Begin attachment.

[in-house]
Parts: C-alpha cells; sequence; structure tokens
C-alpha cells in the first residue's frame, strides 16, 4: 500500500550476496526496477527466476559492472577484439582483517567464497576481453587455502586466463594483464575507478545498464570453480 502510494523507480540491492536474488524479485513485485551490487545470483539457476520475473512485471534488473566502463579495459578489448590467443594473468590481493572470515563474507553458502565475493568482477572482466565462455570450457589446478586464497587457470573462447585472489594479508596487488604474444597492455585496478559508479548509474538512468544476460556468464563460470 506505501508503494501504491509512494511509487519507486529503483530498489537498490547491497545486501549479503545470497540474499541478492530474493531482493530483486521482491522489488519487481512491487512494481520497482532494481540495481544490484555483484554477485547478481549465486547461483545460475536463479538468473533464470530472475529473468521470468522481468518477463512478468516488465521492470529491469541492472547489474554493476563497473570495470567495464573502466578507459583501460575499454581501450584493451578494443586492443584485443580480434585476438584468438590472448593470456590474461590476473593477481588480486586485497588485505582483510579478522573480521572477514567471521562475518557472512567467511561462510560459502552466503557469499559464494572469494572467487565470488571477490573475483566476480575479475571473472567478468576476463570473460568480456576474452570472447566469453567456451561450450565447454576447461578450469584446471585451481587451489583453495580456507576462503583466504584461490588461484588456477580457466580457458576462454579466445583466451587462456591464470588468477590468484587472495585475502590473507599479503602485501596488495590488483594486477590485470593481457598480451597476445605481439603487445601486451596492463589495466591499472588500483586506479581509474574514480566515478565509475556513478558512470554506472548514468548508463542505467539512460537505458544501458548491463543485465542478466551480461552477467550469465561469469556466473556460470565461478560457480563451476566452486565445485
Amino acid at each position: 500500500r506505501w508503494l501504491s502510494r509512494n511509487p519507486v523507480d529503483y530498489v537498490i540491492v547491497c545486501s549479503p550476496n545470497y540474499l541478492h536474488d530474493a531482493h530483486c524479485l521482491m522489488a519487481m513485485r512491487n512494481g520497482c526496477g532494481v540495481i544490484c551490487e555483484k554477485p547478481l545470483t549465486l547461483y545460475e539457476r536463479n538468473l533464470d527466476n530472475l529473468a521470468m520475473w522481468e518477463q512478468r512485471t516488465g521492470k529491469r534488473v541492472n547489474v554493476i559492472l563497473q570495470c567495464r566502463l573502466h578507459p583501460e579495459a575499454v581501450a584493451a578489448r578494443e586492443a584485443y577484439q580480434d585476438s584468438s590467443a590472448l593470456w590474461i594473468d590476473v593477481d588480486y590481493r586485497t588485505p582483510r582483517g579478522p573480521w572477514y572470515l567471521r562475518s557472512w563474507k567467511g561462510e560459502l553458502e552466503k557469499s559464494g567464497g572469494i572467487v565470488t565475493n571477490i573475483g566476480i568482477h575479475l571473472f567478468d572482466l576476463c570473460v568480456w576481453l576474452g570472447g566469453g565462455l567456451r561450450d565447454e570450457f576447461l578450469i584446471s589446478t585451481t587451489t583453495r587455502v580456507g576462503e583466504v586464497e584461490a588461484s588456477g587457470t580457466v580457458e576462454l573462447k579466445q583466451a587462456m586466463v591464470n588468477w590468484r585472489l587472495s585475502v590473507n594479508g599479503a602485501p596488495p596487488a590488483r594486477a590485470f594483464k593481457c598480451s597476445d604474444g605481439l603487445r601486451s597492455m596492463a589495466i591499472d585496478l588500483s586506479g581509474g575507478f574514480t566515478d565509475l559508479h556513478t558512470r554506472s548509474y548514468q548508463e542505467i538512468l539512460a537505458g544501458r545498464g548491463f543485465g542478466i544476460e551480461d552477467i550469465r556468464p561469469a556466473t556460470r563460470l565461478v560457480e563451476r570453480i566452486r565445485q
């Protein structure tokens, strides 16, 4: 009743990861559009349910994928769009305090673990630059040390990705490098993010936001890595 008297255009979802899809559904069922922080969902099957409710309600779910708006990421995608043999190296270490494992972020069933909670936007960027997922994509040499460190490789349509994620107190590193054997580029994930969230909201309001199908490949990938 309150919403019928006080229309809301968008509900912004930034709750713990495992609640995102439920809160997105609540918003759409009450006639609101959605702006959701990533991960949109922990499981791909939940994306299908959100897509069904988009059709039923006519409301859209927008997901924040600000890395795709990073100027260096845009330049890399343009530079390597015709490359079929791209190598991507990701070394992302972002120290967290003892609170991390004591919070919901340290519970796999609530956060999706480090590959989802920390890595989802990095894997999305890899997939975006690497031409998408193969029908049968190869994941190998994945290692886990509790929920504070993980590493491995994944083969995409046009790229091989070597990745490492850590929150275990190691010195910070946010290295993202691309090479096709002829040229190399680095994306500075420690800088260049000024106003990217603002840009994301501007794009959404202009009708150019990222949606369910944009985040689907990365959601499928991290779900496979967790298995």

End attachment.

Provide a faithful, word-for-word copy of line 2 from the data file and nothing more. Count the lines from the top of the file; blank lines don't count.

Parts: C-alpha cells; sequence; structure tokens